As promised, here is my report on The Objective Standard’s debate on eminent domain between Jeffrey Finkle, president of the International Economic Development Council (arguing to preserve eminent domain), and Yaron Brook, president of the Ayn Rand Institute (arguing to abolish it).
On one level, one has to admire Jeffrey Finkle for chutzpah. Given the massive backlash against the Kelo decision that enshrined the use of takings for private economic development, one would think that here is an issue where one would wish to tread softly, if only out of fear of being tarred and feathered by angry homeowners. Not so with Finkle; for him, eminent domain is a failing community’s tool of choice so it can provide the needy with services such as Meals on Wheels.
I’m not kidding. Meals on Wheels was among the central moral justifications for taking of property—and I use the term “property” loosely. When I asked him for an explicit definition of what he thought the word meant, Finkle outright evaded a question. And in a statement that would make Mussolini proud, Finkle argued that he would not sacrifice the needs of an entire community to some obstinate property holder. At root, Finkle believes that need is virtue.
It was intriguing to see how Finkle arrived at his position. Individuals acting out of self-interests are usurious slugs; as an example, Finkle argued that grocery stores avoid the inner-city while simultaneously overcharge their inner city customers. Yet put those same people into groups and give them power over other people’s lives and they become omni-benevolent. At root here, Finkle believes that selflessness is a virtue.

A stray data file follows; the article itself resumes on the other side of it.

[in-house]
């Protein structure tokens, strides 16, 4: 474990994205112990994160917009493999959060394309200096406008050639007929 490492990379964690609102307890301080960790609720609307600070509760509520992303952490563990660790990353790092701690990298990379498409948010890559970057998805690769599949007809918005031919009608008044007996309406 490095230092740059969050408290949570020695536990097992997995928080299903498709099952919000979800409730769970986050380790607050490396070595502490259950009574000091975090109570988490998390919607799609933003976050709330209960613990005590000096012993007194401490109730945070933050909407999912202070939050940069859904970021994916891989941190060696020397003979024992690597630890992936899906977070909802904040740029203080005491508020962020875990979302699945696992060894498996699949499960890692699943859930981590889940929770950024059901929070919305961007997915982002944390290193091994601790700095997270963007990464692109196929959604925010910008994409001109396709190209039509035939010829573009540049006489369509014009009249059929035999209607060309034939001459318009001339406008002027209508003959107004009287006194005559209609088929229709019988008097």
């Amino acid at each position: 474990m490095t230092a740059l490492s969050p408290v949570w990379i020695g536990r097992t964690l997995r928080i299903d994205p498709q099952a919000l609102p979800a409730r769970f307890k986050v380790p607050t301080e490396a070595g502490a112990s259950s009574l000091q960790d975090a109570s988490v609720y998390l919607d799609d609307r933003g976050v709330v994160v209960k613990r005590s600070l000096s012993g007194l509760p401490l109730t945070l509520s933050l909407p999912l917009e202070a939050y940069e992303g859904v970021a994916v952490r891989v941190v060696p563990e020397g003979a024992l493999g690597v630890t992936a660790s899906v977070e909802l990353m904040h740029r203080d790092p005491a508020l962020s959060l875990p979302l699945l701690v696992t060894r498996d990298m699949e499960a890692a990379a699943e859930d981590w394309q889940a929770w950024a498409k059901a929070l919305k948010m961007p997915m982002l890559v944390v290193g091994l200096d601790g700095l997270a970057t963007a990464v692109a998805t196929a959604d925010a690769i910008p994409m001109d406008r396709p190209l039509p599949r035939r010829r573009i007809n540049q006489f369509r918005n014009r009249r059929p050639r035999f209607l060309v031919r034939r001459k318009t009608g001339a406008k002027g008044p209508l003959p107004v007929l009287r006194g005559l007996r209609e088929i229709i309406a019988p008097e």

And all the while, Finkle battered the audience with package deals. Houston is a disaster because it doesn’t have zoning; families are forced to live next to chemical factories. New Orleans could never be redeveloped without eminent domain; abandoned property would remain titled to its last owner forever. No highway would exist without eminent domain; a minority of one could squelch every new avenue and no alternatives save for the takings power exist.
In contrast, Yaron Brook simply argued that individual rights matter. The right to property is a corollary of the right to life and no less important. People should deal with one another though persuasion and voluntary exchange; not to is to enshrine force as a means to an end and threaten all rights accordingly. The desire for growth is not license to usurp the rights of others. Brook’s arguments were clear, they flowed logically, and they explicitly addressed the fundamentals of the debate.
And in the debate’s most telling moment, Brook expanded Finkle’s claim that he supported a Quaker’s right not to serve in the military (don’t ask me what made Finkle mention this; it seemingly fell out of nowhere) to the right of a property holder not to give his property to others. Where Finkle disintegrated, Brook integrated. That’s what Objectivists do.
So in the end, score one for the Objectivists and the debate host The Objective Standard (and its editor Craig Biddle). In my view, The Objective Standard is proving to be everything an Objectivist publication should be and more and I look forward to more events of this caliber.